Citizens Commission on Human Rights International
The Food and Drug Administration (FDA) has allowed the electroshock therapy (ECT) device to remain on the market without requiring clinical studies proving safety and efficacy, and is considering the American Psychiatric Association’s written proposal to expand ECT’s use on the general public, including on children. According to the FDA’s mission statement, the FDA “is responsible for protecting the public health by ensuring the safety” and “efficacy” of medical products, including “medical devices” (the ECT device included). Due to the documented risks attributed to ECT (cited below), we are calling on the FDA to prohibit its use.
At a 2011 FDA Hearing and in the December 2015 FDA Draft Guidance on “Electroconvulsive Therapy (ECT) Devices,” the agency warns that ECT may cause:
- Prolonged or delayed onset seizures
- Cardiovascular complications (including heart attacks)
- Breathing complications
- Permanent memory loss
- Brain damage
Despite modern ECT being promoted as “new and improved,” there is evidence that contradicts this claim:
The study, “Memory and cognitive effects of ECT: informing and assessing patients,” published in Advances in Psychiatric Treatment, stated the “newer methods of ECT have not resulted in an appreciable decrease in adverse effects.”
In 2013, the principal investigator of a 20-year retrospective study at the Mayo Clinic admitted that their results showed that ECT does not cure. A Psychiatric News article in 2016 stated, “We don’t know exactly how electroconvulsive therapy works….” The article further stated: “At least a dozen theories have been proposed as mechanisms of action for ECT but few, if any, have found much acceptance,” with one theory suggesting that “ECT caused a good kind of brain damage.”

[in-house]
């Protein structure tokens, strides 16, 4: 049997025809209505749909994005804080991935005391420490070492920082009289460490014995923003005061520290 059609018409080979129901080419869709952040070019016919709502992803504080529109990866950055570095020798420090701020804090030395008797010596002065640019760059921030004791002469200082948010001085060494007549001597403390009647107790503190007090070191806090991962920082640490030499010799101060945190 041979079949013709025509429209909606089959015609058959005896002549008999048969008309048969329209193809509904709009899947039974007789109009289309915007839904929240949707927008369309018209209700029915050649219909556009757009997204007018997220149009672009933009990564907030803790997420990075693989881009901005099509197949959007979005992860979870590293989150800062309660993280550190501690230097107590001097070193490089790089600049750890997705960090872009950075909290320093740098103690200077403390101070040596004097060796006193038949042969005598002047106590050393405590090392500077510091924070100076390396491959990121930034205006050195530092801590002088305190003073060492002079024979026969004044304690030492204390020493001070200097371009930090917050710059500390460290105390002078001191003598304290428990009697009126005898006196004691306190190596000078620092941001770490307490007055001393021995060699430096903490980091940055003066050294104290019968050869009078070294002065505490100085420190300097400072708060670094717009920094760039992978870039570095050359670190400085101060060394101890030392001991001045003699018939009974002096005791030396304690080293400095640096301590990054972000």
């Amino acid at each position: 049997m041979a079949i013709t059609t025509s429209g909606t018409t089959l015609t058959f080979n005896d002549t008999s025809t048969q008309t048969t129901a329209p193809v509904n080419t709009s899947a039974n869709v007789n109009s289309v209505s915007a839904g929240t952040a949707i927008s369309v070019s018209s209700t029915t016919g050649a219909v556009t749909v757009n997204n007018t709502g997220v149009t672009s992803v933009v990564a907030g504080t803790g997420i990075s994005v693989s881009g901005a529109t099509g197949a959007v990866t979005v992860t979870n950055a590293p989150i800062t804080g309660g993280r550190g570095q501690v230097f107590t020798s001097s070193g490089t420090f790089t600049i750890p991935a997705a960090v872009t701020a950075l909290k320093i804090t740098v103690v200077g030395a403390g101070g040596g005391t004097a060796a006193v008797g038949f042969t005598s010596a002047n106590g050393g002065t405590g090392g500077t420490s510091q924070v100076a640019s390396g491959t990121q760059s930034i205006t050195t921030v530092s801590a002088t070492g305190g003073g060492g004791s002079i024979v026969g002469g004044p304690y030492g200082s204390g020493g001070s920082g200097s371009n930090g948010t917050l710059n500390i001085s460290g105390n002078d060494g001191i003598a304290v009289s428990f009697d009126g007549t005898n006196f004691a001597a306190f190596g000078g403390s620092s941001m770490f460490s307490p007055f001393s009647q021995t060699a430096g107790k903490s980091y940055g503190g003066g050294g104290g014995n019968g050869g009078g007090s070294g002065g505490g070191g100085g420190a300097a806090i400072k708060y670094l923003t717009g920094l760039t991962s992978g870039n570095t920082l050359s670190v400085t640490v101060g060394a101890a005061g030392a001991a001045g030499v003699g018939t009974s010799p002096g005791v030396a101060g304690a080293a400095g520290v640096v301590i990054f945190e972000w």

According to Federal Medicare records (Medicare primarily covers the elderly and disabled), over 20,000 Americans received electroshock in 2014 under Medicare alone. State Medicaid records document children aged five and younger are being subjected to electroshock in the U.S.
The American Psychiatric Association (APA) is now lobbying the FDA to widen their use of electroshock on children, stating in their letter to the FDA that having ECT available is “especially meaningful in children and adolescents….” This is in direct contradiction to the World Health Organization’s Resource Book on Mental Health, Human Rights and Legislation, which states, “There are no indications for the use of ECT on minors, and hence this should be prohibited through legislation.”
California, Colorado, Tennessee and Texas have already banned the use of ECT on those 0-12 and 0-16. The Western Australian government recently banned the use of ECT on those younger than 14, with criminal penalties if this is violated. ECT should never be used on children. This is why several U.S. states and Australia have acted accordingly to ban its use on them. Neither should such a brutal treatment be used on our elderly, pregnant women or any vulnerable individual seeking help.
In light of the fact that the FDA admits ECT can cause cardiovascular complications, memory loss, cognitive impairment, brain damage and death and that psychiatrists admit they do not know how ECT “works,” we call upon the FDA to ban the electroshock (ECT) device from use.
CCHR encourages anyone who has been harmed by ECT, or whose family member has been harmed, to report this to CCHR by filling out this form (all information kept in strictest confidence). This petition was started by Citizens Commission on Human Rights International, a mental health industry watchdog that has helped to enact more than 175 laws protecting individuals from abusive or coercive mental health practices.
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